The US Army Space and Missile Defense Command / Army Forces Strategic Command’s (USASMDC / ARSTRAT) Kestrel Eye electro-optical nanosatellite has been successfully deployed from the International Space Station (ISS) into its own orbit.
The satellite was launched as a payload aboard the SpaceX Falcon 9 as part of the ISS cargo resupply mission, SpaceX CRS-12, in August this year.
Kestrel Eye is a small, low-cost, visible-imagery satellite that was developed by the USASMDC / ARSTRAT Technical Center to provide near-real-time images to tactical-level ground soldiers.
SMDC Space and Strategic Systems Directorate chief engineer John R. London III said: “Kestrel Eye is a technology demonstrator, but it holds the promise of providing tactical imagery to the soldier on the ground and to do it responsively, persistently and reliably.
“This is a game-changing capability for the army because for the first time commanders in the field will be able to control the entire imagery process from end-to-end, from the tasking of the satellite all the way through to the dissemination of the data to the soldiers who need it.”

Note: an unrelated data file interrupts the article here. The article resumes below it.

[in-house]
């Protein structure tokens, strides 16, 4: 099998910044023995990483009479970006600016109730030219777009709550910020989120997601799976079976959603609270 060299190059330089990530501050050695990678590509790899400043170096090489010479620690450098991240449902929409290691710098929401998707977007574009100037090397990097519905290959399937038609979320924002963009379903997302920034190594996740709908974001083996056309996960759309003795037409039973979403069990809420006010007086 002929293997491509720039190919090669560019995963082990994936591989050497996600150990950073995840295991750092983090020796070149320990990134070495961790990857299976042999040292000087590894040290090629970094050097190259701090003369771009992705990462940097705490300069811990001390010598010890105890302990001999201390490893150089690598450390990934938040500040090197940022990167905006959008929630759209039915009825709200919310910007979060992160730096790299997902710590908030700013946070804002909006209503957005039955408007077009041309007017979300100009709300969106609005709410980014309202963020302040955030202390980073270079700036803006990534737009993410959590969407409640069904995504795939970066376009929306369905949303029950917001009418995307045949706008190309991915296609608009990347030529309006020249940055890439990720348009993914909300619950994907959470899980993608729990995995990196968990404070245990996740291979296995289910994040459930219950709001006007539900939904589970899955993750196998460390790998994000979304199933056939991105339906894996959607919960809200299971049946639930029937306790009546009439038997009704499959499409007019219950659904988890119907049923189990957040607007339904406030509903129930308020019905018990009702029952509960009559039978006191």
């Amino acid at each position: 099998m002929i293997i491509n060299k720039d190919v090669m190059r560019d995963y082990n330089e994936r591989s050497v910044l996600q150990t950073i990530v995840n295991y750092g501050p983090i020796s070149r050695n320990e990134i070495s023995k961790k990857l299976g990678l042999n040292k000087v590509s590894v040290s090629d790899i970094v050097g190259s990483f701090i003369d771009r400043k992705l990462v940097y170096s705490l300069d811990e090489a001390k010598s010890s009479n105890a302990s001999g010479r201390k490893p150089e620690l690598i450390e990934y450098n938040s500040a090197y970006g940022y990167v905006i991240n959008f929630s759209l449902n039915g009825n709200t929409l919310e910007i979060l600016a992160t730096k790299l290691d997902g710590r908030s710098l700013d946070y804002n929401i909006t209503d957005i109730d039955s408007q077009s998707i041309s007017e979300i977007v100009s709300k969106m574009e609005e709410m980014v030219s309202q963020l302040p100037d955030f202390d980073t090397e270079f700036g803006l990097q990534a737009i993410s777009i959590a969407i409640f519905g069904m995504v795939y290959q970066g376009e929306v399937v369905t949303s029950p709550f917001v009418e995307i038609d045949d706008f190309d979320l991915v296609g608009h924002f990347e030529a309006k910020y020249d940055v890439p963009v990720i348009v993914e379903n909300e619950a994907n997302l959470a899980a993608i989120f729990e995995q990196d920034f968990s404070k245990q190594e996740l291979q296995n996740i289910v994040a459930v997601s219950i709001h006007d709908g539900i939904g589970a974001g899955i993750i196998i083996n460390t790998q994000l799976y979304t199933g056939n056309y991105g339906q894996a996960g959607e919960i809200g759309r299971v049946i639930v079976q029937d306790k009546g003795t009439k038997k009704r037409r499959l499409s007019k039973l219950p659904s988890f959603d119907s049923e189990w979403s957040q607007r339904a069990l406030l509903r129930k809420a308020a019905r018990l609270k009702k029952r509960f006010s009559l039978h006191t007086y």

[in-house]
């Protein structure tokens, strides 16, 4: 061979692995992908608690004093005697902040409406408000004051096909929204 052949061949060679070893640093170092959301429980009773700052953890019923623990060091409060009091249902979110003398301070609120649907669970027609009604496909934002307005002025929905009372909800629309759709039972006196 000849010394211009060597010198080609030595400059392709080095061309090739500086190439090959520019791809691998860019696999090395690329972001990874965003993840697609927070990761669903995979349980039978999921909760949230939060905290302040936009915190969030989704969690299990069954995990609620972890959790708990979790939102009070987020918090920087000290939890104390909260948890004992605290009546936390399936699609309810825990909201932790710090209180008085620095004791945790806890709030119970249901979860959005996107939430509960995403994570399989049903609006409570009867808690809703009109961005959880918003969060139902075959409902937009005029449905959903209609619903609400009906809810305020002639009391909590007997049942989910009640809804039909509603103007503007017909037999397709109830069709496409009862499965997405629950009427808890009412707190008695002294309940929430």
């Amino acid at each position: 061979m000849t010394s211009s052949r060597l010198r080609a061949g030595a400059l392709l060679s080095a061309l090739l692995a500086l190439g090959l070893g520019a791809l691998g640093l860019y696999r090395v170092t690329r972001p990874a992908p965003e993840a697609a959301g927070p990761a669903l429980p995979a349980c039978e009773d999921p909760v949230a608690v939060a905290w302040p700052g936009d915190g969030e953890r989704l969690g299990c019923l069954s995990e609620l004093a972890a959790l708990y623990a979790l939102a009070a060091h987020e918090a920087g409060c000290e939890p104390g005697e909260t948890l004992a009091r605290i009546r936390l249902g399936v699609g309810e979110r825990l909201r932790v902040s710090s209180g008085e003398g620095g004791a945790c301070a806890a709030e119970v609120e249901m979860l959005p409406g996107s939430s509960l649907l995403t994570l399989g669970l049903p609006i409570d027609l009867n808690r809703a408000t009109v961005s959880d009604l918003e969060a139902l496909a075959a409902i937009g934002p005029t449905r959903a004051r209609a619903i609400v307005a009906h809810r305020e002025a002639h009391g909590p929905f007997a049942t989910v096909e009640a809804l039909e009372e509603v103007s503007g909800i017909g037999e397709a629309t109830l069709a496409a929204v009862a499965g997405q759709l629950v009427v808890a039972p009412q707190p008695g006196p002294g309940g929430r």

Kestrel Eye has now been activated and is ready to receive signals from the ground station. It will then begin the first of four major operational phases.
Phase I involves verifying the satellite’s functionality and making any necessary adjustments, while Phase II comprises a technical demonstration of the satellite to demonstrate its full capability.
The third phase will see an operational demonstration conducted by the Kestrel Eye Joint Capability Technology Demonstration Combatant Command partner, US Pacific Command.
Additionally, a limited military utility assessment will be conducted by the Space and Naval Warfare Systems Command during the operational demonstration.
The satellite will then take part in a series of army exercises as part of the fourth phase.